Sunday, November 13, 2011

Martin Luther King and Occupy

It's been a while since I blogged. Sorry about that. I've been busy relocating to Grande Cache, acquainting myself with the town and the new job, and getting used to the elevation. The view out my window is a bit of rugged bush, pretty average for this part of the country. The weather is unusual today; half the sky is blue and the other half is grim. We are on the grim half of town. A dusting of snow whips by.

Anyways, I am taking a moment to capture the big thoughts I had while finishing "Martin Luther King Jr., His life, martyrdom and meaning for the world" by Willaim Robert Miller. Written by a pacifist, this biography offers a balanced picture of Dr. Martin King. His stellar achievements and crushing doubts are described equally faithfully.  Offered most sympathetically are Dr. King's views on pacifism. In short, push leaders to change - and change now - before the pressure cooker explodes. To the demonstrators, be generous in victory; suppress the urge for revenge. Only this way can positive change result. Here are a few quotes I am preserving,

"[On Mordecai Johnson] ...he had shown ho to harness the redemptive power of love to social issues, and through it, change had come." (p. 30)

"...but both Brightman and his associate, L. Harold DeWolf, had a permanent effect in shaping Martin's lifelong belief in a personal God and in the dignity and worth of every human person." (p. 34)

"King told the crowd that the was often advised to slow down the pace of the freedom revolution, that time would tke care of things. But time is neutral.'It can be used constructively and it can be used destructively. Unfortunately, the extremist, right-wing elements use their time more effectively."...Racism, he said, was a way of life for the vast majority of white Americans. The Poor People's Campaign had to control this ... The campaign would 'call attention to the gap between promises and fulfillment - to make the invisible visible.'" (p. 285)

"The death of Martin Luther King was not the cause of rioting but its occasion...King knew the reasons it was there, and he had pointed them out again and again. If this represented 'criminality', it was not something inborn but the direct result of continuous oppression, the denial of hope, the rejection of repeated appeals." (p. 293)

The big lessons in Dr. King's life are echoed today with the occupy demonstrations sweeping North America. The lessons learned when an oppressed people raise themselves up must not be ignored. Let's also not forget the danger to the unaware oppressors, of deliberate blindness, a dulling of the conscience, where stories of cruelty are suppressed or plainly disbelieved. It is too easy to polarize, demonize, belittle, and ignore change agents. If these people are our brothers, what does it say when we refuse to listen, to respond?

The same dynamics were repeated in the tumultuous modern history of Africa, that I read this past year. Ignorant oppressors are justifiably afraid of public demonstrations pointing out the less pretty side of society. Because the oppressed, once expressed, are on just this shade of violence. If they continue to be ignored.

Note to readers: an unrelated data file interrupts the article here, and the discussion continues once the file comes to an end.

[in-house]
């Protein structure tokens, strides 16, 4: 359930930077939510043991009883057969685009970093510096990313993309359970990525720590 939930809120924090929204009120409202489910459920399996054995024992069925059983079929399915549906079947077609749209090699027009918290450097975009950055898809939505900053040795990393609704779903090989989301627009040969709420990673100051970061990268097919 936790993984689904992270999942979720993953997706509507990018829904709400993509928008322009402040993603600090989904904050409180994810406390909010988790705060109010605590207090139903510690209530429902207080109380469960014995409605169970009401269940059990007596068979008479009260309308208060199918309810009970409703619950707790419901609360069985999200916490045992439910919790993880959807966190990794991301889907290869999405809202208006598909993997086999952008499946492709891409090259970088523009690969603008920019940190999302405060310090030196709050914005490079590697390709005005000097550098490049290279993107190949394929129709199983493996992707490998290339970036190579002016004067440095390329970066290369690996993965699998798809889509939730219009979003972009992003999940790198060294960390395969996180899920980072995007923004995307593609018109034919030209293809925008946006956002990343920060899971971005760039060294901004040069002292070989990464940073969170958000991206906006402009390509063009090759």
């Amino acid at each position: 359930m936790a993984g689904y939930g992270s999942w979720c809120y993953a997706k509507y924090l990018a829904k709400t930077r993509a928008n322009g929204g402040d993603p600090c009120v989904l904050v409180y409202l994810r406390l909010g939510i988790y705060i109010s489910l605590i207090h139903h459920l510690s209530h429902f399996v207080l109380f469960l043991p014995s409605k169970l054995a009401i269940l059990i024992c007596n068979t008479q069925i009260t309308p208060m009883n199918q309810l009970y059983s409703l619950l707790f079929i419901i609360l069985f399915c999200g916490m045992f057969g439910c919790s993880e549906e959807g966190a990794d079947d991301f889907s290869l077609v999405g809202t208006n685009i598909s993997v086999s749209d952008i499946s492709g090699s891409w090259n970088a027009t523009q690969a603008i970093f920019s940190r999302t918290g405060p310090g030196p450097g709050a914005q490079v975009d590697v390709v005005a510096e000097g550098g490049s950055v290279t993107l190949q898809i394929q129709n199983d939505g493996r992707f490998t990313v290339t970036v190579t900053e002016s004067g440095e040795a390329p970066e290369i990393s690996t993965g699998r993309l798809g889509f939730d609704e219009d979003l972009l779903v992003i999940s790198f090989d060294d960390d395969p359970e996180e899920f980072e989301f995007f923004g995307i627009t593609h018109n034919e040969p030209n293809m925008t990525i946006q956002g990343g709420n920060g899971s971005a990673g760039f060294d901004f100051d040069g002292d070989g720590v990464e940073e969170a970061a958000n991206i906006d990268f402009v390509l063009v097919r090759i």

I believe Dr. King's Poor People's Campaign was visionary. A nation that ignores it's weakest remains vulnerable. I believe these vulnerabilities have never been fullly addressed.

Just last week I posted my mixed feelings about the occupy demonstrators on a discussion board,

"There are shades of history that caution me from judgement. I'm wavering between admiration and annoyance.

•First of all, these kids are not the "other 99". They are a particular subset of society that for whatever reason, has time to check out from routine. I resent that they claim to represent me.

•I resent the 99 as much as I have come to resent the so-called "Moral Majority". As soon as the Religious Right DID gain power, they bankrupted the country. They also make poor losers.

•So I see a correlation between the "other 99" and the "Moral Majority". Both claim to represent an invisible and silent minority; both are more dogmatic than sensible. They should own up that they represent their own sectarian interests.

•To the protester's defence, I think the widening gap between rich and poor is a dreadful testament for a wealthy country. I studied the Human Development index published by the United Nations a few years ago. That widening gap is a pretty good darn indicator that at some point something was going to snap. It is not the richest who earn a nation's pride, it's the country's poorest. What are we doing for those most disadvantaged? There must be a rebalancing of wealth. If the wealthiest won't do it voluntarily, the government (vocal, voted majority) should intervene.

•Be cautious in accepting wild stories happening at these sit-ins. Remember that the boomers of today were hippie protesters of yesteryear. The establishement reacted badly back than. I would like my generation to show greater tolerance. We don't have to set out the dogs or tear gas, do we?"

In conclusion, even though I am doubtful that the demonstrators represent the "other 99", and skeptical of their choice of demons (Corporate America, Big Business), they do express a raging unmet need.

Leaders listen.

As a postscript, I found the story of Dr. King's emerging faith during college to be personally inspiring. It is encouraging to read how a man with highly individual and  tested beliefs could find his way in his church of choice. I'm not so sure the denominations of today have fully taken up his challenge of social responsibility. I note that even the liberal churches today are content to passively petition their governments to do more. There must be personal involvement, I would think, for active change to come about.